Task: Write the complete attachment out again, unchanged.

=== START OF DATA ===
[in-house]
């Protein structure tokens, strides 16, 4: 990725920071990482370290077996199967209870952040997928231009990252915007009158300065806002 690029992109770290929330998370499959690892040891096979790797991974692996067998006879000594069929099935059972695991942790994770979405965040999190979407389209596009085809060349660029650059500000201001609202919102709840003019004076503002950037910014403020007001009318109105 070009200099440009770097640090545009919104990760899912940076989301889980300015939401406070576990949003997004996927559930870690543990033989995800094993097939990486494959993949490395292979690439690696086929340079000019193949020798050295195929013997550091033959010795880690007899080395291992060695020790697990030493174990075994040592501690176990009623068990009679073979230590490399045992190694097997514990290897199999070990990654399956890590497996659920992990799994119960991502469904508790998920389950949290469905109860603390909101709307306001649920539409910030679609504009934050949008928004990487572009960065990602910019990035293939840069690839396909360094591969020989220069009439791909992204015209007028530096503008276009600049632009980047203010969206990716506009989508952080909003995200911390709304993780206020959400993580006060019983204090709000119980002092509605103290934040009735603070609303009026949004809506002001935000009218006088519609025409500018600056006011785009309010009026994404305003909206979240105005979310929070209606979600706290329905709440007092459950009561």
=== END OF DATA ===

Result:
[in-house]
């Protein structure tokens, strides 16, 4: 990725920071990482370290077996199967209870952040997928231009990252915007009158300065806002 690029992109770290929330998370499959690892040891096979790797991974692996067998006879000594069929099935059972695991942790994770979405965040999190979407389209596009085809060349660029650059500000201001609202919102709840003019004076503002950037910014403020007001009318109105 070009200099440009770097640090545009919104990760899912940076989301889980300015939401406070576990949003997004996927559930870690543990033989995800094993097939990486494959993949490395292979690439690696086929340079000019193949020798050295195929013997550091033959010795880690007899080395291992060695020790697990030493174990075994040592501690176990009623068990009679073979230590490399045992190694097997514990290897199999070990990654399956890590497996659920992990799994119960991502469904508790998920389950949290469905109860603390909101709307306001649920539409910030679609504009934050949008928004990487572009960065990602910019990035293939840069690839396909360094591969020989220069009439791909992204015209007028530096503008276009600049632009980047203010969206990716506009989508952080909003995200911390709304993780206020959400993580006060019983204090709000119980002092509605103290934040009735603070609303009026949004809506002001935000009218006088519609025409500018600056006011785009309010009026994404305003909206979240105005979310929070209606979600706290329905709440007092459950009561």